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'Freeing inmates to ease virus pressure is likely to cause controversy', says criminologist

A Birmingham City University criminologist says that the government’s considerations to release offenders from prisons in England and Wales to ease pressures caused by the coronavirus pandemic is likely to cause controversy.

Lecturer in Criminology, Melindy Brown, said: “If this decision is adopted, it will come with its own set of challenges.

"The difficulty first comes in determining who should be released – pregnant women, the elderly, those with underlying health conditions, and in what capacity, temporary or permanent release?"

Justice Secretary Robert Buckland said the virus poses an "acute" risk in prisons, many of which are overcrowded.

“Due to cuts, the number of frontline operational prison staff reduced by 26% between 2010 and 2017,” added Brown.

“Although funding was implemented to recruit 2,500 officers by December 2018, which was successful, the retention of prison officers remains a problem. We are still in a position where we need more prison officers to deal with the volume of inmates we currently hold and more focus on training to support prison officers in developing their skills in the role - experience most definitely having a further impact on this.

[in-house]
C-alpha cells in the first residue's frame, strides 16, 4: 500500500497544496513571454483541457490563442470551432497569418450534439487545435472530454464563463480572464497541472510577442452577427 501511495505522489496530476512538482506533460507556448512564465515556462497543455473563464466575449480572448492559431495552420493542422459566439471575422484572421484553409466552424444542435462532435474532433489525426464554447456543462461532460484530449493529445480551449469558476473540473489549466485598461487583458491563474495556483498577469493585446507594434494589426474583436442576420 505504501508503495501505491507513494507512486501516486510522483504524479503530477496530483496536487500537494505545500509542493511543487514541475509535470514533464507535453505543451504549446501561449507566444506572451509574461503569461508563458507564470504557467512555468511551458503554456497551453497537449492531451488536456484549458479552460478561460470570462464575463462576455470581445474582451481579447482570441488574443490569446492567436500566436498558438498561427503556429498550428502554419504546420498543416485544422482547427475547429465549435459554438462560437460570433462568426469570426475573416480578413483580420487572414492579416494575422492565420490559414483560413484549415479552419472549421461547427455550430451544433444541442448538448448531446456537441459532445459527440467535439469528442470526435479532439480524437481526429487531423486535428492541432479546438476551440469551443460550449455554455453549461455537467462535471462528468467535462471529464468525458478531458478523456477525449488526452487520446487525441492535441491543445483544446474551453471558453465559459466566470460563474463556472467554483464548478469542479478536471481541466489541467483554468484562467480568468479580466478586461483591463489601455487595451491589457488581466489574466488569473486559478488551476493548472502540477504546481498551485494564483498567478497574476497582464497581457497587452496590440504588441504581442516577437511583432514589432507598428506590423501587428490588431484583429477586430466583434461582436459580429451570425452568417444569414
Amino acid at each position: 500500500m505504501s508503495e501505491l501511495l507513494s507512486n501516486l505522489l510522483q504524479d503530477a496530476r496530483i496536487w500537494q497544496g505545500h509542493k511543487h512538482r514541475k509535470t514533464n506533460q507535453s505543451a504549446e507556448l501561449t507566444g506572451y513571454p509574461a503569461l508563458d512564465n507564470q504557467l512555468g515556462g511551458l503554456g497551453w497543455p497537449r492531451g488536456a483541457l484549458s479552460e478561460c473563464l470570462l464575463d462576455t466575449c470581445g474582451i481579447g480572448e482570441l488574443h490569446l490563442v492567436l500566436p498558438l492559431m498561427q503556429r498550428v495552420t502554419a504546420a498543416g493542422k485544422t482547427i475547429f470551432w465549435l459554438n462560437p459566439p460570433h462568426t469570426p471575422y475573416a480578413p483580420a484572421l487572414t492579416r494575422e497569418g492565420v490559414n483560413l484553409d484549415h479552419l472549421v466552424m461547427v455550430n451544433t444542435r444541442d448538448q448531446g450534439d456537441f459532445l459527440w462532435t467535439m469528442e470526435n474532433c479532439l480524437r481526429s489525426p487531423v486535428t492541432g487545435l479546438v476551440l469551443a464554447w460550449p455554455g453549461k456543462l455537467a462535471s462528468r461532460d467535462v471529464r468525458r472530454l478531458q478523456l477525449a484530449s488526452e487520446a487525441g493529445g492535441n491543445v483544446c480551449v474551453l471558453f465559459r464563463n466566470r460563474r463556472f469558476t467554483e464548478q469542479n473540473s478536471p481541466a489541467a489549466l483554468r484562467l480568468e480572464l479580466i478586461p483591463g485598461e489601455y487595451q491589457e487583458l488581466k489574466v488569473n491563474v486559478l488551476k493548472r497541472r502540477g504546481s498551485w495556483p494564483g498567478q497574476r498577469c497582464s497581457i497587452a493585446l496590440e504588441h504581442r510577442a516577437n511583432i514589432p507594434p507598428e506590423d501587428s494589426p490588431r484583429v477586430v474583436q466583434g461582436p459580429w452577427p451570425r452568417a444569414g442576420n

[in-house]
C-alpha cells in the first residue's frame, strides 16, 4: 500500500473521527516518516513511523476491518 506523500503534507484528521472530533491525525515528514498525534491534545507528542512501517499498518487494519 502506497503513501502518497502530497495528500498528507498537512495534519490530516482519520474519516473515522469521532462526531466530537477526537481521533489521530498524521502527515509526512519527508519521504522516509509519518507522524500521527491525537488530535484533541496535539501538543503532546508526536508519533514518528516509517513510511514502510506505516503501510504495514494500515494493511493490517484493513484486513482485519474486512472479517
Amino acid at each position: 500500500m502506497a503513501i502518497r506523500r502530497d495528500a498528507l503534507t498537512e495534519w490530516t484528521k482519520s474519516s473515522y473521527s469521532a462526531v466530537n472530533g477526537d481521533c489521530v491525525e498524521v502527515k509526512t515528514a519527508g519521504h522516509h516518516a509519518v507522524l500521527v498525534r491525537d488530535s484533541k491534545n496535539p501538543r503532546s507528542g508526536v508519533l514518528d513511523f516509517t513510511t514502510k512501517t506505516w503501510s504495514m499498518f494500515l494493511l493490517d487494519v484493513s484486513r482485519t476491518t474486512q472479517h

“Having a current 10% reduction in the workforce, although due to the justified reason of self-isolation, is clearly going to have an impact on how close to the normal prison regime a prison will be able to run. “There will also be questions raised from the perspective of the public, particularly by those who have been directly impacted by those individuals who may be released.”

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